Three Years to Go - London 2012 Paralympic Games

LOCOG marked the milestone date by announcing the appointment of Chris Holmes, MBE as its new Director of Paralympic Integration. 29 Aug 2009 By IPC

Saturday, 29 August, represents exactly three years to go to the start of the London 2012 Paralympic Games and the London Organizing Committee of the Olympic Games and Paralympic Games (LOCOG) marked the milestone date by announcing the appointment of Chris Holmes, MBE as its new Director of Paralympic Integration.

Chris will lead on all aspects of London 2012’s planning and organization for the Paralympic Games. He has had a distinguished career as a Paralympic swimmer, winning nine Paralympic gold medals, six at the Barcelona Games in 1992. He is a Patron of the ‘Help for Heroes’ charity and the British Paralympic Association, has been a board member at UK Sport since 2005 and was a Commissioner on the board of the Disability Rights Commission from 2002-2007, as well as practicing at a leading City international law firm.

Furthermore, the Three Years to Go milestone was marked by a visit to the Aquatics Centre on the Olympic Park by Paralympic swimmer Ellie Simmonds and Chris Holmes.

Progress on the Paralympic front in the last year includes:

The Olympic Delivery Authority published its Inclusive Design Strategy last year which sets out the framework for how the Olympic Park is being designed and constructed to be accessible to people with a disability. These standards have since been adopted by other organisations and bodies as an example of best practice.

LOCOG is undertaking detailed work at the moment on accessible venue designs, and the overlay requirements for temporary venues to ensure that spectators with a disability have an enjoyable experience at Games-time.

LOCOG will run a Games Mobility service for spectators with a disability at both the Olympic and Paralympic Games. This is a service which is designed to provide assistance with spectator movement through public areas and within all competition venues.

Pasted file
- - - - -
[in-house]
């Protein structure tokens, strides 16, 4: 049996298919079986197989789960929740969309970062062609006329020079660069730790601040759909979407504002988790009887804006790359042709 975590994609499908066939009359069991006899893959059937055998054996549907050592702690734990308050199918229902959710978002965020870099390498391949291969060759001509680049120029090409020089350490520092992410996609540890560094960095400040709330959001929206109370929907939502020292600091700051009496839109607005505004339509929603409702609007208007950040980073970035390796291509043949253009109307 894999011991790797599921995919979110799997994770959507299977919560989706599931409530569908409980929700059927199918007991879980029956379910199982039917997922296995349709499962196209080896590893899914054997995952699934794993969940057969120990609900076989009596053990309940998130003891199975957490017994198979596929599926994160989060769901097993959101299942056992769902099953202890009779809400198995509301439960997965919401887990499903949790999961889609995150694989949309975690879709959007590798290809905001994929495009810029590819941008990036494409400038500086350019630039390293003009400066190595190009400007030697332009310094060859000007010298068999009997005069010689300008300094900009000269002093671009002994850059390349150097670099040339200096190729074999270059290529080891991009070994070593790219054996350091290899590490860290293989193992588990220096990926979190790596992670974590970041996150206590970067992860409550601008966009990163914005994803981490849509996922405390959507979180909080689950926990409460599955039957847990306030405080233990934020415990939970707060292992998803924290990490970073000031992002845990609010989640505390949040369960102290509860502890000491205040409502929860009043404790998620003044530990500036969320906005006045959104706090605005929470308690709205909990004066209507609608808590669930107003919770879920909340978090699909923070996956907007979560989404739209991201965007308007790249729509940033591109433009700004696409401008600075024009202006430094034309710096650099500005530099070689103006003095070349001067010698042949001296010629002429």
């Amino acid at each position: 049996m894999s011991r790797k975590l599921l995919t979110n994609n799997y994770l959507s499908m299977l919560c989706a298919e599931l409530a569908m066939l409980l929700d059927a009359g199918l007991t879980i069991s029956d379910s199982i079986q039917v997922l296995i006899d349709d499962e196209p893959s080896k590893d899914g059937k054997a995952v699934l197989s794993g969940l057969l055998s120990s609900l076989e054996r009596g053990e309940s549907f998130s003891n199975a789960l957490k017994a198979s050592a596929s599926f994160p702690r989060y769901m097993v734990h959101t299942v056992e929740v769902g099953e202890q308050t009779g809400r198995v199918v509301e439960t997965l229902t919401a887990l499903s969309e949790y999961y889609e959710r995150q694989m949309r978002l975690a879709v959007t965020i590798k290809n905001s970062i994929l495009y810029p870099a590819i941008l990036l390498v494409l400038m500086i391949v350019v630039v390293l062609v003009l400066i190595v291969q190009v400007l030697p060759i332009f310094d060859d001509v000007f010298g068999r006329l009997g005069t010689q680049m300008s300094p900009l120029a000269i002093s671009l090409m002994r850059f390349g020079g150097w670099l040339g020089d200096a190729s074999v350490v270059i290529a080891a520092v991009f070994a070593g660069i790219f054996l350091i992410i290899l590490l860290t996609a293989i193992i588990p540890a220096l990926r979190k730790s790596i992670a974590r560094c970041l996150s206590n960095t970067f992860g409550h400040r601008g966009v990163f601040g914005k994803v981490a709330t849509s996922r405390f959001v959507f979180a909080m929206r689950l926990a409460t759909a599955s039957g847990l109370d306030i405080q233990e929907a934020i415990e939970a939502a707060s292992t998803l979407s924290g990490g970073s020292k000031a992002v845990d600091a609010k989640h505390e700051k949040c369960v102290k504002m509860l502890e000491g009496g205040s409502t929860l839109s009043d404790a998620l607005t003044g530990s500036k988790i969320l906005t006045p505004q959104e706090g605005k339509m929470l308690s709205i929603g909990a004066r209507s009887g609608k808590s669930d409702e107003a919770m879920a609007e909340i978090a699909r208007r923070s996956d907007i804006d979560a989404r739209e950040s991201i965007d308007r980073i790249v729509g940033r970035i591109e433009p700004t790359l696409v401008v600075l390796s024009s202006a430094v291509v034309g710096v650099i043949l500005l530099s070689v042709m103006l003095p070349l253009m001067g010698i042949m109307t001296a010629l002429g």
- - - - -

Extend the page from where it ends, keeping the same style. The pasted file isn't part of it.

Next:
LOCOG is also looking at all aspects of accessibility in the capital, to make sure that spectators with a disability are able to move around the city comfortably and easily.

Planning permission has been submitted for Eton Manor which will be the Wheelchair Tennis venue during the Games. It will be used as a training facility during the Olympic Games, and after the Paralympic Games it will be transformed to a Hockey centre, a Tennis centre and Football 5-a-side pitches.

LOCOG’s Cultural Olympiad team will launch its third major project Unlimited early this autumn. Developed in partnership with the UK Arts Councils and the British Council, Unlimited will be the UK’s largest ever celebration of arts, disability culture and sport.

London 2012 partners are firmly behind the Paralympic Games with a range of activities. These include Lloyds TSB which runs a “Local Heroes” campaign featuring young Paralympic hopefuls, BT is the presenting partner of the Paralympic World Cup, Deloitte runs a Parasport programme giving disabled people access to sport all over the country, adidas are kit suppliers to ParalympicsGB and British Airways has a partnership with UK Sport which benefits athletes across 20 Paralympic sports.

LOCOG launched last year the ‘>access now’ recruitment outreach programme for persons with a disability, which offers a guaranteed interview for every candidate with a disability that meets the person specification for any salaried role at the organisation.